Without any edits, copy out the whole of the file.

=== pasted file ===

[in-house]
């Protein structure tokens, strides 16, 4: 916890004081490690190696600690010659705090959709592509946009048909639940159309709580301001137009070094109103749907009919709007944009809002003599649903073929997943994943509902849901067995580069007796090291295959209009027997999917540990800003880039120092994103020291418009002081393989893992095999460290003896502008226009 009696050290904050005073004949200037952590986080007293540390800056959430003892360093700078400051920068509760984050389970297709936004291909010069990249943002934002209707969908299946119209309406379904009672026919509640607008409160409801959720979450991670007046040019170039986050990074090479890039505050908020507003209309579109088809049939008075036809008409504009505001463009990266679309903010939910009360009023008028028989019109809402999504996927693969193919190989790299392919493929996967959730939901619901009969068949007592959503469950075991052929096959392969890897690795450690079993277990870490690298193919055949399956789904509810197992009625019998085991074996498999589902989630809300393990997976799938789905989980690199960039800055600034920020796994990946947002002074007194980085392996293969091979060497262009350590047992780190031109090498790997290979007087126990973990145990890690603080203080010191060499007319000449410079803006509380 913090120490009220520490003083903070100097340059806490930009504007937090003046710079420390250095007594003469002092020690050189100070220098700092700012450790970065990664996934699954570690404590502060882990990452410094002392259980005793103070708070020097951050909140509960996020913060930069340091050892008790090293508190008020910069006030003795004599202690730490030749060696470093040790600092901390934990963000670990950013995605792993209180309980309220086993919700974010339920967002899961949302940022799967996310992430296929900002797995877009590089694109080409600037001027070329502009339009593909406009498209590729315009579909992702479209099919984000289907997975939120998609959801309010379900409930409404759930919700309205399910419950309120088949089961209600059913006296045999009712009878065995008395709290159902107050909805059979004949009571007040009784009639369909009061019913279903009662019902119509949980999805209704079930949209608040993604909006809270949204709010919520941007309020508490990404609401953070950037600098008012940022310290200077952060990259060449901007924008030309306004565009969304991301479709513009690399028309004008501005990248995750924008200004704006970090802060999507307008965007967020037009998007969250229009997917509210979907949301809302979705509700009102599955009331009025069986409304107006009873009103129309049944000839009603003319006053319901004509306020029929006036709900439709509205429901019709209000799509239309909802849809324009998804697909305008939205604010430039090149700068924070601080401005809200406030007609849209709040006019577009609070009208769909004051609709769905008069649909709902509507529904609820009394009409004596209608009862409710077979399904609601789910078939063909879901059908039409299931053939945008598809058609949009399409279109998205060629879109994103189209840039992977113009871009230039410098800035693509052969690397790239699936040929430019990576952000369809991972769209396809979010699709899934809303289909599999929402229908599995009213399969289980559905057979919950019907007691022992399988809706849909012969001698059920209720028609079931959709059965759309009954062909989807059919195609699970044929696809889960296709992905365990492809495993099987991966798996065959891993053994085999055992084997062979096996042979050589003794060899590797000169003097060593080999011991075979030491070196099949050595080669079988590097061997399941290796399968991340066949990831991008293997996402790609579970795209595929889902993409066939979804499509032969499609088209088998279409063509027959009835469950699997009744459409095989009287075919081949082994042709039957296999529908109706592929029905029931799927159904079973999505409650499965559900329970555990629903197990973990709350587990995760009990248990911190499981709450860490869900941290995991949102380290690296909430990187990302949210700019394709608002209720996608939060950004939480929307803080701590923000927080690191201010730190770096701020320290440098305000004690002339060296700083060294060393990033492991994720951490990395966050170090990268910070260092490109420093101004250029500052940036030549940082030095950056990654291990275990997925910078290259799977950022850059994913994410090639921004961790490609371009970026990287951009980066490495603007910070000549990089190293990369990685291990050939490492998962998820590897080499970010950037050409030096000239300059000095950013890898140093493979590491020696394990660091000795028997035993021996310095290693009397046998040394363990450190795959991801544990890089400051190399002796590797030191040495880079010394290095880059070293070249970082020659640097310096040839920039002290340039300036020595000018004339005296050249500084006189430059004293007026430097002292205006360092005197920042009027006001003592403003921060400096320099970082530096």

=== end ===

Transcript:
[in-house]
């Protein structure tokens, strides 16, 4: 916890004081490690190696600690010659705090959709592509946009048909639940159309709580301001137009070094109103749907009919709007944009809002003599649903073929997943994943509902849901067995580069007796090291295959209009027997999917540990800003880039120092994103020291418009002081393989893992095999460290003896502008226009 009696050290904050005073004949200037952590986080007293540390800056959430003892360093700078400051920068509760984050389970297709936004291909010069990249943002934002209707969908299946119209309406379904009672026919509640607008409160409801959720979450991670007046040019170039986050990074090479890039505050908020507003209309579109088809049939008075036809008409504009505001463009990266679309903010939910009360009023008028028989019109809402999504996927693969193919190989790299392919493929996967959730939901619901009969068949007592959503469950075991052929096959392969890897690795450690079993277990870490690298193919055949399956789904509810197992009625019998085991074996498999589902989630809300393990997976799938789905989980690199960039800055600034920020796994990946947002002074007194980085392996293969091979060497262009350590047992780190031109090498790997290979007087126990973990145990890690603080203080010191060499007319000449410079803006509380 913090120490009220520490003083903070100097340059806490930009504007937090003046710079420390250095007594003469002092020690050189100070220098700092700012450790970065990664996934699954570690404590502060882990990452410094002392259980005793103070708070020097951050909140509960996020913060930069340091050892008790090293508190008020910069006030003795004599202690730490030749060696470093040790600092901390934990963000670990950013995605792993209180309980309220086993919700974010339920967002899961949302940022799967996310992430296929900002797995877009590089694109080409600037001027070329502009339009593909406009498209590729315009579909992702479209099919984000289907997975939120998609959801309010379900409930409404759930919700309205399910419950309120088949089961209600059913006296045999009712009878065995008395709290159902107050909805059979004949009571007040009784009639369909009061019913279903009662019902119509949980999805209704079930949209608040993604909006809270949204709010919520941007309020508490990404609401953070950037600098008012940022310290200077952060990259060449901007924008030309306004565009969304991301479709513009690399028309004008501005990248995750924008200004704006970090802060999507307008965007967020037009998007969250229009997917509210979907949301809302979705509700009102599955009331009025069986409304107006009873009103129309049944000839009603003319006053319901004509306020029929006036709900439709509205429901019709209000799509239309909802849809324009998804697909305008939205604010430039090149700068924070601080401005809200406030007609849209709040006019577009609070009208769909004051609709769905008069649909709902509507529904609820009394009409004596209608009862409710077979399904609601789910078939063909879901059908039409299931053939945008598809058609949009399409279109998205060629879109994103189209840039992977113009871009230039410098800035693509052969690397790239699936040929430019990576952000369809991972769209396809979010699709899934809303289909599999929402229908599995009213399969289980559905057979919950019907007691022992399988809706849909012969001698059920209720028609079931959709059965759309009954062909989807059919195609699970044929696809889960296709992905365990492809495993099987991966798996065959891993053994085999055992084997062979096996042979050589003794060899590797000169003097060593080999011991075979030491070196099949050595080669079988590097061997399941290796399968991340066949990831991008293997996402790609579970795209595929889902993409066939979804499509032969499609088209088998279409063509027959009835469950699997009744459409095989009287075919081949082994042709039957296999529908109706592929029905029931799927159904079973999505409650499965559900329970555990629903197990973990709350587990995760009990248990911190499981709450860490869900941290995991949102380290690296909430990187990302949210700019394709608002209720996608939060950004939480929307803080701590923000927080690191201010730190770096701020320290440098305000004690002339060296700083060294060393990033492991994720951490990395966050170090990268910070260092490109420093101004250029500052940036030549940082030095950056990654291990275990997925910078290259799977950022850059994913994410090639921004961790490609371009970026990287951009980066490495603007910070000549990089190293990369990685291990050939490492998962998820590897080499970010950037050409030096000239300059000095950013890898140093493979590491020696394990660091000795028997035993021996310095290693009397046998040394363990450190795959991801544990890089400051190399002796590797030191040495880079010394290095880059070293070249970082020659640097310096040839920039002290340039300036020595000018004339005296050249500084006189430059004293007026430097002292205006360092005197920042009027006001003592403003921060400096320099970082530096």